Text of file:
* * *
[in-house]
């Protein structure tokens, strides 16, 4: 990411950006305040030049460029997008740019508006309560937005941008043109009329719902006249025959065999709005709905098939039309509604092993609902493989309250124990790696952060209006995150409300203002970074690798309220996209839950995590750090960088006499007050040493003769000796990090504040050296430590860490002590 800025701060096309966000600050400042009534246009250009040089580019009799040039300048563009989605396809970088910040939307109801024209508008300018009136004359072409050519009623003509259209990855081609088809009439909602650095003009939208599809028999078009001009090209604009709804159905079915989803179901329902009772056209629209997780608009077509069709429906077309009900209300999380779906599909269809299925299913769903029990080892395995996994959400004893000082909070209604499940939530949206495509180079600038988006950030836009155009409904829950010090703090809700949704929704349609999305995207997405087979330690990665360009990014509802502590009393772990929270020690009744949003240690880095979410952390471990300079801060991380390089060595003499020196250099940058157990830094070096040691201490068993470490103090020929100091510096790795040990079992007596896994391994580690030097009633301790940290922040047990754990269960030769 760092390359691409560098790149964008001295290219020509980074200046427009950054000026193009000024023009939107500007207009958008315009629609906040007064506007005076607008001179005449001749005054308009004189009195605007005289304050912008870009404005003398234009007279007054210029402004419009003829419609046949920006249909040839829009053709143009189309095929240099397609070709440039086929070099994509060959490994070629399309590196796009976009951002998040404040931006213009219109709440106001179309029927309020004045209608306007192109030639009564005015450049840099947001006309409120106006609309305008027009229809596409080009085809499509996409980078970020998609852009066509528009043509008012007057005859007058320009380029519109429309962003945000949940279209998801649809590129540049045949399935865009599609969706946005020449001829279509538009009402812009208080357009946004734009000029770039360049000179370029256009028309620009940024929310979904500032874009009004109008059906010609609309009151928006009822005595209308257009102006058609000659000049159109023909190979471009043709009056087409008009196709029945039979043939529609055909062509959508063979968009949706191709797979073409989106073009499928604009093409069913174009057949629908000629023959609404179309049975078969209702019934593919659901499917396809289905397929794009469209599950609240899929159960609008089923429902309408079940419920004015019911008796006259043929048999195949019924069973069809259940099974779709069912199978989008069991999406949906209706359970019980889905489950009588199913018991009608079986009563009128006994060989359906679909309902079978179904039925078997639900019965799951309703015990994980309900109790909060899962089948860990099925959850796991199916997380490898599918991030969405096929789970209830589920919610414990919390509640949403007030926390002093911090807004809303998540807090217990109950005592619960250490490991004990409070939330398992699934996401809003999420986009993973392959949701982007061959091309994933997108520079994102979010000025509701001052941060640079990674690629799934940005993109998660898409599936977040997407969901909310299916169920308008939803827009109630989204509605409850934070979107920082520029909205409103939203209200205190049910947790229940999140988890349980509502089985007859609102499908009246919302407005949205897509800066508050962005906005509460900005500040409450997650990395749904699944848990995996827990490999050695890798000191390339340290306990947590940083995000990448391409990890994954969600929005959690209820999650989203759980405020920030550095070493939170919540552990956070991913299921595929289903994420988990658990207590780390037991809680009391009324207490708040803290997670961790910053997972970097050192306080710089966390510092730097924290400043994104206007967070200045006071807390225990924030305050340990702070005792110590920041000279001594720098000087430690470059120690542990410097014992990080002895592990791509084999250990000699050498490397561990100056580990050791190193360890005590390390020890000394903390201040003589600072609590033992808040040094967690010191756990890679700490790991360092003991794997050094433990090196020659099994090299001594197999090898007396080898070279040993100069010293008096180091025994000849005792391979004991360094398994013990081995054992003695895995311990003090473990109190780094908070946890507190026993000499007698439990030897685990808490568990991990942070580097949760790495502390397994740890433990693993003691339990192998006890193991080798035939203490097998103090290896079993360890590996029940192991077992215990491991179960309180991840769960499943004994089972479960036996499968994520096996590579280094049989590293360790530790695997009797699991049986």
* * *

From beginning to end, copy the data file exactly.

[in-house]
């Protein structure tokens, strides 16, 4: 990411950006305040030049460029997008740019508006309560937005941008043109009329719902006249025959065999709005709905098939039309509604092993609902493989309250124990790696952060209006995150409300203002970074690798309220996209839950995590750090960088006499007050040493003769000796990090504040050296430590860490002590 800025701060096309966000600050400042009534246009250009040089580019009799040039300048563009989605396809970088910040939307109801024209508008300018009136004359072409050519009623003509259209990855081609088809009439909602650095003009939208599809028999078009001009090209604009709804159905079915989803179901329902009772056209629209997780608009077509069709429906077309009900209300999380779906599909269809299925299913769903029990080892395995996994959400004893000082909070209604499940939530949206495509180079600038988006950030836009155009409904829950010090703090809700949704929704349609999305995207997405087979330690990665360009990014509802502590009393772990929270020690009744949003240690880095979410952390471990300079801060991380390089060595003499020196250099940058157990830094070096040691201490068993470490103090020929100091510096790795040990079992007596896994391994580690030097009633301790940290922040047990754990269960030769 760092390359691409560098790149964008001295290219020509980074200046427009950054000026193009000024023009939107500007207009958008315009629609906040007064506007005076607008001179005449001749005054308009004189009195605007005289304050912008870009404005003398234009007279007054210029402004419009003829419609046949920006249909040839829009053709143009189309095929240099397609070709440039086929070099994509060959490994070629399309590196796009976009951002998040404040931006213009219109709440106001179309029927309020004045209608306007192109030639009564005015450049840099947001006309409120106006609309305008027009229809596409080009085809499509996409980078970020998609852009066509528009043509008012007057005859007058320009380029519109429309962003945000949940279209998801649809590129540049045949399935865009599609969706946005020449001829279509538009009402812009208080357009946004734009000029770039360049000179370029256009028309620009940024929310979904500032874009009004109008059906010609609309009151928006009822005595209308257009102006058609000659000049159109023909190979471009043709009056087409008009196709029945039979043939529609055909062509959508063979968009949706191709797979073409989106073009499928604009093409069913174009057949629908000629023959609404179309049975078969209702019934593919659901499917396809289905397929794009469209599950609240899929159960609008089923429902309408079940419920004015019911008796006259043929048999195949019924069973069809259940099974779709069912199978989008069991999406949906209706359970019980889905489950009588199913018991009608079986009563009128006994060989359906679909309902079978179904039925078997639900019965799951309703015990994980309900109790909060899962089948860990099925959850796991199916997380490898599918991030969405096929789970209830589920919610414990919390509640949403007030926390002093911090807004809303998540807090217990109950005592619960250490490991004990409070939330398992699934996401809003999420986009993973392959949701982007061959091309994933997108520079994102979010000025509701001052941060640079990674690629799934940005993109998660898409599936977040997407969901909310299916169920308008939803827009109630989204509605409850934070979107920082520029909205409103939203209200205190049910947790229940999140988890349980509502089985007859609102499908009246919302407005949205897509800066508050962005906005509460900005500040409450997650990395749904699944848990995996827990490999050695890798000191390339340290306990947590940083995000990448391409990890994954969600929005959690209820999650989203759980405020920030550095070493939170919540552990956070991913299921595929289903994420988990658990207590780390037991809680009391009324207490708040803290997670961790910053997972970097050192306080710089966390510092730097924290400043994104206007967070200045006071807390225990924030305050340990702070005792110590920041000279001594720098000087430690470059120690542990410097014992990080002895592990791509084999250990000699050498490397561990100056580990050791190193360890005590390390020890000394903390201040003589600072609590033992808040040094967690010191756990890679700490790991360092003991794997050094433990090196020659099994090299001594197999090898007396080898070279040993100069010293008096180091025994000849005792391979004991360094398994013990081995054992003695895995311990003090473990109190780094908070946890507190026993000499007698439990030897685990808490568990991990942070580097949760790495502390397994740890433990693993003691339990192998006890193991080798035939203490097998103090290896079993360890590996029940192991077992215990491991179960309180991840769960499943004994089972479960036996499968994520096996590579280094049989590293360790530790695997009797699991049986």